Characters Writing

Storytelling is a craft based on logic

We are dealing with a sympathetic character (the hero) who has to overcome a series of increasingly difficult, seemingly insurmountable obstacles and achieve a compelling desire (or knowledge).

It consists of assiduously asking three simple questions:
What does the hero want?
What hinders her from getting it?
What happens if she does not get it?


The Strong Character

The strong character always expresses a definite point of view. Her point of view is the way she sees the world. Such a character is active, not passive – she ‘acts’ from her point of view, not just simply reacting to what goes on. She has plans. She has opinions. She is interesting.

Characters Dialogue

Develop your characters through action and dialogue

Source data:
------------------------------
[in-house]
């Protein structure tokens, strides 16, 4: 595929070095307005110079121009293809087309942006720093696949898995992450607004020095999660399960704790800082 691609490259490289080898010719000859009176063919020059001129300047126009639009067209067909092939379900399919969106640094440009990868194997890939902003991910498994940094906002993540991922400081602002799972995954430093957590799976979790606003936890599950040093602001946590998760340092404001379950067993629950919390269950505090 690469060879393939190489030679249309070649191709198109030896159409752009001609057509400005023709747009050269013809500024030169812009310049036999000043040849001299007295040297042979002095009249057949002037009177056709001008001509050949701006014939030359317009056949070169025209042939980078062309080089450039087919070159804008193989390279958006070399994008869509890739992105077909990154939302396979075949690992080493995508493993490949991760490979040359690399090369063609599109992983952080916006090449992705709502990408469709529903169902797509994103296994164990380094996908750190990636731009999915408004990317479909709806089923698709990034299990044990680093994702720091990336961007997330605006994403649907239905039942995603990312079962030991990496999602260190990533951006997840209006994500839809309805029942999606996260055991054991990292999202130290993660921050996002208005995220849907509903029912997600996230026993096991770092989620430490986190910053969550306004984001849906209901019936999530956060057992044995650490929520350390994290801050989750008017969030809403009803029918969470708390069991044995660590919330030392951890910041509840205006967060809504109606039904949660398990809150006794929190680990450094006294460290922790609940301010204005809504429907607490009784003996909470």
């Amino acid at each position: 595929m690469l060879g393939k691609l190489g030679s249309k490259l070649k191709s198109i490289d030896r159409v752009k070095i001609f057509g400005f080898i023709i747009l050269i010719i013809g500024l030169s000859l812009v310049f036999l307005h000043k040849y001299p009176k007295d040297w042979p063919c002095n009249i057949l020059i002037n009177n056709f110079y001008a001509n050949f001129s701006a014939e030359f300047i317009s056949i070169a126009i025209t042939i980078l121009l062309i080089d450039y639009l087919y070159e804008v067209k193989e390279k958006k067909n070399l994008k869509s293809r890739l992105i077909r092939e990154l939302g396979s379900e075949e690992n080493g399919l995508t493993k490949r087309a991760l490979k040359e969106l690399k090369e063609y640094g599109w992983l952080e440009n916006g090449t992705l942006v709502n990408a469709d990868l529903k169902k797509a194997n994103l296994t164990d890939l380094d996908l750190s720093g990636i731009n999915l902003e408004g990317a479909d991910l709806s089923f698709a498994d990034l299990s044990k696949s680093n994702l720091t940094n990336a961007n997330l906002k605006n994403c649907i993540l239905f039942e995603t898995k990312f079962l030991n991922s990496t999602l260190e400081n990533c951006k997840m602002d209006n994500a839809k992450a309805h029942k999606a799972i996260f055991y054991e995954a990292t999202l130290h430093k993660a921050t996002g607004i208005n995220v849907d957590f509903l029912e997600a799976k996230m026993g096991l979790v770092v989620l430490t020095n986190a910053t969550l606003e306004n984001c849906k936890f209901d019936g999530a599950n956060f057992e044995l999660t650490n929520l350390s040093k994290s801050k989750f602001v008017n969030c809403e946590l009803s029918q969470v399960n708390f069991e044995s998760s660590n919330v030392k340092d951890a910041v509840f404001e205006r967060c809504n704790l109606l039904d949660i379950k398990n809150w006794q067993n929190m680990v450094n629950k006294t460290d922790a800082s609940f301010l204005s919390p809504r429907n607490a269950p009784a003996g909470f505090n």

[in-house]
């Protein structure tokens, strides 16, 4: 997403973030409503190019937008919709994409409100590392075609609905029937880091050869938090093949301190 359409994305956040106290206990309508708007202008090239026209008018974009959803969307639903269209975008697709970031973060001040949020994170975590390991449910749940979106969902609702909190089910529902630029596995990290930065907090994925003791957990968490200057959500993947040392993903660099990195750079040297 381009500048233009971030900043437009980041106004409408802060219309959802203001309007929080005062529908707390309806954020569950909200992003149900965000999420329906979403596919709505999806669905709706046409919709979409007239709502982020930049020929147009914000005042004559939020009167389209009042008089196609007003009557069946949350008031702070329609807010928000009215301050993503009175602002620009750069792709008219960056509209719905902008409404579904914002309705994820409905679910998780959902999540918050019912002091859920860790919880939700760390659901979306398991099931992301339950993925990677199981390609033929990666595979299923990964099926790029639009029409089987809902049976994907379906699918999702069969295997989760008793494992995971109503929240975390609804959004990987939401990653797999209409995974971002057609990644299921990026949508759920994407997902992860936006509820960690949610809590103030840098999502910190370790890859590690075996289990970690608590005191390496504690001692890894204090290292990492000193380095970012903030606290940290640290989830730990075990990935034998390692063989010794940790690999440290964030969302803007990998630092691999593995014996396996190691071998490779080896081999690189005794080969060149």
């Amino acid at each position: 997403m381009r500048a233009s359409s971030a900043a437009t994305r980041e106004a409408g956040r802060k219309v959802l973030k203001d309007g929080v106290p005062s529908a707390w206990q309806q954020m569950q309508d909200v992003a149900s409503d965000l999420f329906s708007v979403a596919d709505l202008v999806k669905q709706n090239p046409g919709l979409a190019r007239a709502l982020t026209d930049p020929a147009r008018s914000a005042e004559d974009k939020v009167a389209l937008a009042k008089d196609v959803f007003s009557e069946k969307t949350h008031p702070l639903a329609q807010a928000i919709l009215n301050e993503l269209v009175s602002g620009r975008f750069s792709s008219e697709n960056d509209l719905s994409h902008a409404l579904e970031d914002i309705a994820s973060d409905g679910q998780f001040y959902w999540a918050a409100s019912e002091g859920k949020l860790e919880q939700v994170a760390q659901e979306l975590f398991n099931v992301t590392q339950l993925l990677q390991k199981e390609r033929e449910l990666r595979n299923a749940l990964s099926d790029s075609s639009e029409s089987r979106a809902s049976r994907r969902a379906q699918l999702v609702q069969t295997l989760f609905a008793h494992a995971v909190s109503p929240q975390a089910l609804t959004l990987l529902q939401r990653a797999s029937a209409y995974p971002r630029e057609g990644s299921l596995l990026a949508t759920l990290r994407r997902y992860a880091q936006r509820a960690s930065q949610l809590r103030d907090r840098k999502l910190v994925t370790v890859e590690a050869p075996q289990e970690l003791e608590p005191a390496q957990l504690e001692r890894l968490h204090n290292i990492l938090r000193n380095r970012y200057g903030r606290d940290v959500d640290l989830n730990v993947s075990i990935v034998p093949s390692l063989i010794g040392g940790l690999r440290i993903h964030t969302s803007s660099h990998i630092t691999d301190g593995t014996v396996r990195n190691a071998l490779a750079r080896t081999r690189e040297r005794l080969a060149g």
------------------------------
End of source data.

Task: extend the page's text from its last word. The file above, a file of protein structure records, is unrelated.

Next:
Show us, don’t tell us, what’s going on and why.  Don’t write ‘She was loud and rude’ but “Get outa my way, you jerk!’ she bellowed.

Is the character interested by what’s going on? Keep her active – no sitting around, doing nothing as she might walk off stage. Where does she go? Round out the character by showing complex psychology and emotions such as fear, frustration, anger, rage and envy.

Brainstorming Characters

Step into Character

Step into the character and experience the world as he does. What can you smell, seeing, tasting, hear?

Rummage through his pockets. An old piece of string? A penknife? A snotty handkerchief?

Feel the cloth of his clothes. Is it fine or rough? Bought on the high street or in Savile Row?

Look at the photographs on the mantelpiece. Photos of a marriage or a friend or the Nepalese mountains?  What nicknames and keepsakes does he have on his desk?

Where does he hide his addictions? Cigarettes, drink? In the cupboard, behind a copy of Charles Dicken’s Bleak House?